No one knows the mechanisms of censorship in Cuba better than those who write in the few newspapers of national circulation. The press here has been turned into a delicate profession required to measure adjectives, carefully weigh topics and often to hide personal opinions in order to keep a job. It is a life decision to be a journalist for the official media, I know, but I also know some who have been trapped in the twists and turns of complicity, waiting for the day when they can write what they think.
From the Juventude Rebelde newspaper office where Reinaldo worked until 1988, there is very little left because most of his colleagues now live in Miami, Mexico and Spain. Others have retired from the profession, disillusioned with the aborted glastnost and the consecutive calls for criticism, which ended up being bait for the most daring. José Alejandro Rodríguez survived all this and carried his personal battle into the “Receipt Requested” section where he published readers’ letters with their complaints and questions. Every time I read his crusade against bureaucracy and poor work, I sense the regressive countdown that will probably culminate in his professional silencing.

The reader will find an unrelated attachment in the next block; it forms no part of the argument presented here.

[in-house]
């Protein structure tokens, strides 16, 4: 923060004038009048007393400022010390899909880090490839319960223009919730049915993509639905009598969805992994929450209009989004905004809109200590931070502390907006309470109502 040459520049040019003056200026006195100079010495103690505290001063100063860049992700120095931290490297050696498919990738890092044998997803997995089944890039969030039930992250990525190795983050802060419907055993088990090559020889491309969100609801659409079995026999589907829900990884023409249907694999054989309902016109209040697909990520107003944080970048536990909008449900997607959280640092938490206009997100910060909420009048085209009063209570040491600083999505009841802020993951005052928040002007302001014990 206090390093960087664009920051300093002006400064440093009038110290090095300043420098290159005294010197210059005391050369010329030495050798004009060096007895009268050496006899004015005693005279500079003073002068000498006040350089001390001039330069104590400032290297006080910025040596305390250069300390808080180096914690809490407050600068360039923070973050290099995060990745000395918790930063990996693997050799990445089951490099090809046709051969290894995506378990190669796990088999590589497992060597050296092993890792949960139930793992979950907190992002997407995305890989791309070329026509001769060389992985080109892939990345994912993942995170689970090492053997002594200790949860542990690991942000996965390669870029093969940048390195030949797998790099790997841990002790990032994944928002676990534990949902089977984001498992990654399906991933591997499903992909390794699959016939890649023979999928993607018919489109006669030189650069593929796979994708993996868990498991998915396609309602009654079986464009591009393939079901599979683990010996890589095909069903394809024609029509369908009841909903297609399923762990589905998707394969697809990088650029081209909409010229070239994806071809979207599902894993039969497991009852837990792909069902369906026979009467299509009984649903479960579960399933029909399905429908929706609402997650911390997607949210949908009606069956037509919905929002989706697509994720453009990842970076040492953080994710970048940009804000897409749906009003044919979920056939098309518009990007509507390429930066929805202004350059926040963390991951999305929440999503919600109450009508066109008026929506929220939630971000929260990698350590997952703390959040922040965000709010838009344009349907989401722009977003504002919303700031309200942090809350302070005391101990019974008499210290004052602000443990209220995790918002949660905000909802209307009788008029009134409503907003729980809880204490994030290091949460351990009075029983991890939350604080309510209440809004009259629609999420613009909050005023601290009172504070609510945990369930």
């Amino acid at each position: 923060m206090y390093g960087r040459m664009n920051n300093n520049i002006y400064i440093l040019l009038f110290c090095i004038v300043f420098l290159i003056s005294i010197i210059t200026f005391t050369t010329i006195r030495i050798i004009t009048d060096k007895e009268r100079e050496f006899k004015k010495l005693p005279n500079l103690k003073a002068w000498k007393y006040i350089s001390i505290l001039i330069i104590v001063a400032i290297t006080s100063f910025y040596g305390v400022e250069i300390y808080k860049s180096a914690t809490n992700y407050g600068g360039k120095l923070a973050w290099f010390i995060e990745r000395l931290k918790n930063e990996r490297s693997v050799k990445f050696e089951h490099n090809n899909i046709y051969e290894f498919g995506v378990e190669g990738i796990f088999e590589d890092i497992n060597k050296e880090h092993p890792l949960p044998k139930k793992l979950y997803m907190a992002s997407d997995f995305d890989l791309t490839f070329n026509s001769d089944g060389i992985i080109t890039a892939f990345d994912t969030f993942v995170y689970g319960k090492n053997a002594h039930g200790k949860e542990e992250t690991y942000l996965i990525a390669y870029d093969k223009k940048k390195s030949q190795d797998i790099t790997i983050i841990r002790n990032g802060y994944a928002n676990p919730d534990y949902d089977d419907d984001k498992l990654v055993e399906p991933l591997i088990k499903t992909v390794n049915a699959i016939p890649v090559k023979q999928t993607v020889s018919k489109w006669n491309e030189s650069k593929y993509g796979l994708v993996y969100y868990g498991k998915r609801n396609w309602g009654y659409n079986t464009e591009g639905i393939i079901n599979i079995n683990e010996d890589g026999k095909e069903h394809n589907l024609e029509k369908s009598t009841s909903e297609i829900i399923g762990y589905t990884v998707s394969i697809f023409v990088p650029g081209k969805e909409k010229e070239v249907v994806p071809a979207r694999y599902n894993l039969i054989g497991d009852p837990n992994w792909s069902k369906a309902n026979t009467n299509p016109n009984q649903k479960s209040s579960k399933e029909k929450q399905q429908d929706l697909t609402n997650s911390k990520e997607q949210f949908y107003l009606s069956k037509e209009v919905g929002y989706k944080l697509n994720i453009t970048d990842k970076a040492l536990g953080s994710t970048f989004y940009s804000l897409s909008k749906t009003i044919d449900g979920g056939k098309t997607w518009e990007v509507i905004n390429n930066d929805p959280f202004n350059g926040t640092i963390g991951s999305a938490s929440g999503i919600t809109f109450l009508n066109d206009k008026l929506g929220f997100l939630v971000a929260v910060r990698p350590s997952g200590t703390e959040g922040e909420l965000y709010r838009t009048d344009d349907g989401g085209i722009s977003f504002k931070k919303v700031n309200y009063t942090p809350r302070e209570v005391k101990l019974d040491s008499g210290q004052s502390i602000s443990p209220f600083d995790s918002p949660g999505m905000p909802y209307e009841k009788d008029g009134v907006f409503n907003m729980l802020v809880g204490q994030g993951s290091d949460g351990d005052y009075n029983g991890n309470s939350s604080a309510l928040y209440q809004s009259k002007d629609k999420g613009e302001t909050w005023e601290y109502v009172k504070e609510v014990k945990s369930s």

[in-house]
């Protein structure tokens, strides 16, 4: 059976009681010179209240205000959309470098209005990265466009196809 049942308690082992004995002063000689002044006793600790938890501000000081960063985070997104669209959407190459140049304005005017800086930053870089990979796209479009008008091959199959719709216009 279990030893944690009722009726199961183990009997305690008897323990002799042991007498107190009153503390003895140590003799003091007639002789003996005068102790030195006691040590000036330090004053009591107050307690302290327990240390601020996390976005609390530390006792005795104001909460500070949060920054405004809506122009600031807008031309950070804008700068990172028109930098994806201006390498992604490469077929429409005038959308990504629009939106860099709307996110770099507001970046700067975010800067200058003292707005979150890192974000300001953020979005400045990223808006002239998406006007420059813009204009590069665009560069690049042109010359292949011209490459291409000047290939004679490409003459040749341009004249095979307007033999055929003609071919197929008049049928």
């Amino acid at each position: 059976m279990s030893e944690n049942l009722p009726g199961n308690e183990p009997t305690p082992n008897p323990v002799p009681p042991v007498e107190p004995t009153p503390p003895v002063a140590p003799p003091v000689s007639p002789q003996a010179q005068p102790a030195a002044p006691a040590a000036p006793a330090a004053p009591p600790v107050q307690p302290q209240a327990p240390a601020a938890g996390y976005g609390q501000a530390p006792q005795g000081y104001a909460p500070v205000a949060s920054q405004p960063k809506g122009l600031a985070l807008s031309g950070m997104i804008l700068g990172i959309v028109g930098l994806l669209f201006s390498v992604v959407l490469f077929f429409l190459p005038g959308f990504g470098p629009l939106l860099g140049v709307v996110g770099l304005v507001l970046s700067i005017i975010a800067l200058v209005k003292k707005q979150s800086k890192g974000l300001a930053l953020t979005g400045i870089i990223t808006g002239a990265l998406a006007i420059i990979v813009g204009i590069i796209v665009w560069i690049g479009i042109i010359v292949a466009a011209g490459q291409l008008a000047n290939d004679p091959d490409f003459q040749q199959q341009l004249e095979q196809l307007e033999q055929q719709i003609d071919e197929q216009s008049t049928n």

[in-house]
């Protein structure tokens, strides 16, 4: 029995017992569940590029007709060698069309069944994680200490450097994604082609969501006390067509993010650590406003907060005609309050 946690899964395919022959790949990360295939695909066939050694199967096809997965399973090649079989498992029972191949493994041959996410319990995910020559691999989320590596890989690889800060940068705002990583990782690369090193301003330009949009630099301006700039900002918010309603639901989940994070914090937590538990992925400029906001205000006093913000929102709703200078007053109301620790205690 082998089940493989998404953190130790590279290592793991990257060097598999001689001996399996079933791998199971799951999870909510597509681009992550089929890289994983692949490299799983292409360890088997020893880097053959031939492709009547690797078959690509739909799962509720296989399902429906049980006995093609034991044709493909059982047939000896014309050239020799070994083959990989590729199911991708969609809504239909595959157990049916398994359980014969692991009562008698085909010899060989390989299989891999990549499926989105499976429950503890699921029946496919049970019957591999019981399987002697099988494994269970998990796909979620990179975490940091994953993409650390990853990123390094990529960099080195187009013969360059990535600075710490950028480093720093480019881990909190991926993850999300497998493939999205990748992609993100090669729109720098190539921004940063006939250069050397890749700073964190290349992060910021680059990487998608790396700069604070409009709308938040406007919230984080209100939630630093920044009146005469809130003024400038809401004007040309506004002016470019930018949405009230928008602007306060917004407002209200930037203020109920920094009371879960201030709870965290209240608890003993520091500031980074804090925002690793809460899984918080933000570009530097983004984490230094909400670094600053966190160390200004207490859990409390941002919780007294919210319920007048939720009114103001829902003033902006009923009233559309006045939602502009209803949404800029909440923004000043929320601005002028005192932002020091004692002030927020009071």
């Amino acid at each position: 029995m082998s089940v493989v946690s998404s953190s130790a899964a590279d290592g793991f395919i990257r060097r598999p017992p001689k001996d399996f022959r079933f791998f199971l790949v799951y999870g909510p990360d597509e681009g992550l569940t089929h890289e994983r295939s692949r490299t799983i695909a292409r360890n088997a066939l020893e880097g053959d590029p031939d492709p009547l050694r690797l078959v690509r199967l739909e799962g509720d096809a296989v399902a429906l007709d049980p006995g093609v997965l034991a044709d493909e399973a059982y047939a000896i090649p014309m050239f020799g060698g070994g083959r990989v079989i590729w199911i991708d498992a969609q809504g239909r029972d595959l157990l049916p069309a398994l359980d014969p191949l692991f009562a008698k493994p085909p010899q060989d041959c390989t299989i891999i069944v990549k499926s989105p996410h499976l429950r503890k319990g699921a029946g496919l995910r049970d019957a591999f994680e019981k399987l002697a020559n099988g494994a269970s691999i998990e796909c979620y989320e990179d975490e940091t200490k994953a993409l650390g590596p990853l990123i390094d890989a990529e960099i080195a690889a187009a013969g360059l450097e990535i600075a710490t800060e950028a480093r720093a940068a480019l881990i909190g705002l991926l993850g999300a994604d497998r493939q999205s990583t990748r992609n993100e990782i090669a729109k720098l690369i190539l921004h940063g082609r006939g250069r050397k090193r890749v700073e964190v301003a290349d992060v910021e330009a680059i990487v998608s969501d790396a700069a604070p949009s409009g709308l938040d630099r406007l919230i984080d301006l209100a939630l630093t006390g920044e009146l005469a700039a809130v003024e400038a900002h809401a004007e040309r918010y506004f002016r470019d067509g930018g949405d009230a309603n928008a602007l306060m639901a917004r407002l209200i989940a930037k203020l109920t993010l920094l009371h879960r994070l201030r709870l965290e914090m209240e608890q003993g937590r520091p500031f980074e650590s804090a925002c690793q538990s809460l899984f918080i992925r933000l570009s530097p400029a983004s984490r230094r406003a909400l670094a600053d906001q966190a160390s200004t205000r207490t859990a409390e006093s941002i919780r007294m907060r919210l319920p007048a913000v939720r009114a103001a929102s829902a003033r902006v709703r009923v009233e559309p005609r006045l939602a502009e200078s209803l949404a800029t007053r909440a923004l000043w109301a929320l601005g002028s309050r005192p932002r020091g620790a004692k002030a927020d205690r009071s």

A few days ago José Alejandro could take no more. He took everything he has accumulated about the “excessive centralization” that the press on this Island is subject to and condemned the secrecy surrounding government decisions. In his article “Against the demons of kidnapped information” he used the language of an honest man who always believed in the possibility of humanizing the current system through the transparency of information. I respectfully differ with him, because what has been built on a foundation of hiding, condemning and filtering cannot survive the clear light that emanates from an incisive and free journalism.
The three pages of his harangue lasted just a few hours on the on-line version of Juventud Rebelde. The article was kidnapped by the shrewd hawks of orthodoxy, who know well the danger of a Nation that begins to learn everything you have hidden.
A copy of the article “Against the demons of kidnapped information” can be read here.